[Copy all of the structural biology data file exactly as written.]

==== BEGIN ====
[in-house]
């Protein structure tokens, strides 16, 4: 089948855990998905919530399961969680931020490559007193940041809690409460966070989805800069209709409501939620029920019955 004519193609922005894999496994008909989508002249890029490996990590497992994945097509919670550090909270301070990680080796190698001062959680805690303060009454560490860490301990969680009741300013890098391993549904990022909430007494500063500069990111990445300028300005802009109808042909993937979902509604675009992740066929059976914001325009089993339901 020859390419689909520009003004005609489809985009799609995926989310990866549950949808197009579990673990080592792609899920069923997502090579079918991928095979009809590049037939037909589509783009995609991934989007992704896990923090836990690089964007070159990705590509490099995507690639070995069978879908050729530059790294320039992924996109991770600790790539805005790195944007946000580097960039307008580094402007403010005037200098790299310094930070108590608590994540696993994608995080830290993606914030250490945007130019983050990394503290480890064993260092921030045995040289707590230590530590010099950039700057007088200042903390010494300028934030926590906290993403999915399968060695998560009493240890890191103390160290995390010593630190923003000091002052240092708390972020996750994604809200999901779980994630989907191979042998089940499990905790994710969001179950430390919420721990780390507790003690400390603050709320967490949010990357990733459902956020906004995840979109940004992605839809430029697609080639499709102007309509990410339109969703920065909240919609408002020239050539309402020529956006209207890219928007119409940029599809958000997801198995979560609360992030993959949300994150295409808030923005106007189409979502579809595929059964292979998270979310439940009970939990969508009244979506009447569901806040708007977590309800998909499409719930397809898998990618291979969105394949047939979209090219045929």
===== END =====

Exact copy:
[in-house]
């Protein structure tokens, strides 16, 4: 089948855990998905919530399961969680931020490559007193940041809690409460966070989805800069209709409501939620029920019955 004519193609922005894999496994008909989508002249890029490996990590497992994945097509919670550090909270301070990680080796190698001062959680805690303060009454560490860490301990969680009741300013890098391993549904990022909430007494500063500069990111990445300028300005802009109808042909993937979902509604675009992740066929059976914001325009089993339901 020859390419689909520009003004005609489809985009799609995926989310990866549950949808197009579990673990080592792609899920069923997502090579079918991928095979009809590049037939037909589509783009995609991934989007992704896990923090836990690089964007070159990705590509490099995507690639070995069978879908050729530059790294320039992924996109991770600790790539805005790195944007946000580097960039307008580094402007403010005037200098790299310094930070108590608590994540696993994608995080830290993606914030250490945007130019983050990394503290480890064993260092921030045995040289707590230590530590010099950039700057007088200042903390010494300028934030926590906290993403999915399968060695998560009493240890890191103390160290995390010593630190923003000091002052240092708390972020996750994604809200999901779980994630989907191979042998089940499990905790994710969001179950430390919420721990780390507790003690400390603050709320967490949010990357990733459902956020906004995840979109940004992605839809430029697609080639499709102007309509990410339109969703920065909240919609408002020239050539309402020529956006209207890219928007119409940029599809958000997801198995979560609360992030993959949300994150295409808030923005106007189409979502579809595929059964292979998270979310439940009970939990969508009244979506009447569901806040708007977590309800998909499409719930397809898998990618291979969105394949047939979209090219045929």